To maximise teaching, we need to understand how learning takes place. Over the last few years, this understanding has rightfully led many to think about how they use retrieval practice in lessons.
Retrieval practice, the act of recalling previously-learnt information, has the potential to transform and accelerate students’ learning. It has been widely adopted by teachers all over the world. But whenever research findings become mainstream and mandated, there is potential for it to mutate into a tick box exercise, a step away from becoming a gimmick.
So, what are the red flags that might indicate that retrieval practice is in danger of being stuck with the gimmick label?
Research into retrieval practice has found it is associated with many beneficial outcomes. These include:
- Increased rate of learning
- Identification of gaps in knowledge
- Reduction of stress
- Development of metacognitive skills
So what could go wrong? When something has a positive evidence base, excited leaders look to scale this up across their school, college or MAT. The temptation to create a template or mandate a delivery process is strong. Despite good intentions (wanting all students to get the benefits of retrieval practice) it can quickly morph into a rigid “thing” to be done, with no wiggle room offered.
Once this happens, the nuance gets lost and it runs the risks of being seen as a gimmick. Inevitably, the pressure to mandate retrieval approaches can be magnified through assumptions that “Ofsted want to see it”.
In general, non-negotiables reduce teacher judgement and diminish the appeal of a strategy. Where teachers lack agency, retrieval practice is done superficially. This causes resentment, and eventually poor implementation, undermining the whole point of the original research.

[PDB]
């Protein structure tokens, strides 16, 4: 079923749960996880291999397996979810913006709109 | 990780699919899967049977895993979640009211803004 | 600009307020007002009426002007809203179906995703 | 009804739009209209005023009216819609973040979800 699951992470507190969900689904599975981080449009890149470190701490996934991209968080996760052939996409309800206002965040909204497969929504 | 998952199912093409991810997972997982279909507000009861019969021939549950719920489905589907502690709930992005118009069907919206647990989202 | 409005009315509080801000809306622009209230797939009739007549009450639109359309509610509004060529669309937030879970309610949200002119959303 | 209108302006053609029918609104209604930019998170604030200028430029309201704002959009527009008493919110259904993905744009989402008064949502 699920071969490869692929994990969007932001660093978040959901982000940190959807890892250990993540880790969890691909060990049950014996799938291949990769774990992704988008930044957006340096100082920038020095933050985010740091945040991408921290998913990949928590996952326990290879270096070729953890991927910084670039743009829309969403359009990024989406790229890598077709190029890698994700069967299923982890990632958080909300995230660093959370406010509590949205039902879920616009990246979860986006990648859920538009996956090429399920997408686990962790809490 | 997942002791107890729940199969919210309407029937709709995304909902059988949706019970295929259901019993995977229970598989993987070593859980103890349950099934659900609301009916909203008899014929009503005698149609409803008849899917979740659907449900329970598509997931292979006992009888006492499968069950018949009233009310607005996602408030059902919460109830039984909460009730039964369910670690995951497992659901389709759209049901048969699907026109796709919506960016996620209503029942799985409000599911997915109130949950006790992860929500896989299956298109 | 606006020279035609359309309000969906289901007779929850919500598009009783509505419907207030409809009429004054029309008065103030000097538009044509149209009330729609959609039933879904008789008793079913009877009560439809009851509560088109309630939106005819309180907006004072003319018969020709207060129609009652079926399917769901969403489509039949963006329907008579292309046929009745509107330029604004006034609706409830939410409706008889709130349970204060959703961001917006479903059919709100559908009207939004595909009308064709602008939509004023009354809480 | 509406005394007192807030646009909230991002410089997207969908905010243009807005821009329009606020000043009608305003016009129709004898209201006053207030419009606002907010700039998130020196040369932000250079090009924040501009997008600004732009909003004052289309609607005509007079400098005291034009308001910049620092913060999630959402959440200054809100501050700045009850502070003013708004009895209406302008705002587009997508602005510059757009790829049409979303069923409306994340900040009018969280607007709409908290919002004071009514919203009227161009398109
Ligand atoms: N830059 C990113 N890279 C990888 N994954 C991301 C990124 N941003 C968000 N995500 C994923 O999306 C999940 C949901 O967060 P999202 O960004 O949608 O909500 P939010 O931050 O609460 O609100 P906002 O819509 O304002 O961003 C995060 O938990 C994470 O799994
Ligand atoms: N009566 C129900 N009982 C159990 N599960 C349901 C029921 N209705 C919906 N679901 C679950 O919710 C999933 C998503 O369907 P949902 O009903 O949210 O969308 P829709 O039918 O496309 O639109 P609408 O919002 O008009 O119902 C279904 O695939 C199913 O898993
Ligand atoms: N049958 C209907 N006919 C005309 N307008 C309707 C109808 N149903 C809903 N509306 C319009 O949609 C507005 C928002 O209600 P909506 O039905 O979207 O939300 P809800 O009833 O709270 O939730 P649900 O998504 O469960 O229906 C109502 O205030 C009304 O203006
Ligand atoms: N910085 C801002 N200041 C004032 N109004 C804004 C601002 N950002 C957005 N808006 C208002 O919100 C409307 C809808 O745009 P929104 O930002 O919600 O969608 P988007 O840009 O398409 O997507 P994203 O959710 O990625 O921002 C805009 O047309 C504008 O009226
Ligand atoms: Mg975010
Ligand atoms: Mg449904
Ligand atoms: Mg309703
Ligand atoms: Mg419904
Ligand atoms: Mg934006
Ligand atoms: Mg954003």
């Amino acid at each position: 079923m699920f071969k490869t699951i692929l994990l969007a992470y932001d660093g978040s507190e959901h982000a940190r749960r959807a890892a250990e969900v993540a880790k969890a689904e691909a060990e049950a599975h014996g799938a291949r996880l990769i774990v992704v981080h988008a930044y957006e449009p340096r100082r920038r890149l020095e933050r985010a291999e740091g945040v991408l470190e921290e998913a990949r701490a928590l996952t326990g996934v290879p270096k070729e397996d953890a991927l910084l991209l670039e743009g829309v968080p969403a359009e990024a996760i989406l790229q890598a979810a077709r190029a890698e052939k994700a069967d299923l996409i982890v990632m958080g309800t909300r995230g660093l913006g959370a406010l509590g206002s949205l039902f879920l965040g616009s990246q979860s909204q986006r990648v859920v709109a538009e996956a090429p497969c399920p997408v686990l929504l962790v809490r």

Let’s explore this in this blog co-written with Mark Roberts…
3 Signs that Retrieval Practice could become a gimmick
So, what are the warning signs of gimmickry? We think there are at least three red flags to look out for…
- The obligation to use it at start of every lesson
There is a very good case to be made for starting a lesson with retrieval practice. A recent study supports this, with researchers finding that activating prior learning helps improve retention and reduce cognitive load. Some teachers may opt to do it in all lessons.
But the key here is teacher choice. Once something is externally directed by those not teaching the class, with no flexibility or nuance, problems arise.
There are times where using retrieval practice may not be optimal. Teachers might fall into the trap of asking students to recall a topic that has not yet been taught in adequate depth, leading to shallow, guessed responses. Or, on other occasions, teachers might want to start a lesson with a more inspirational introduction to a new topic – one designed to spark curiosity rather than check for understanding.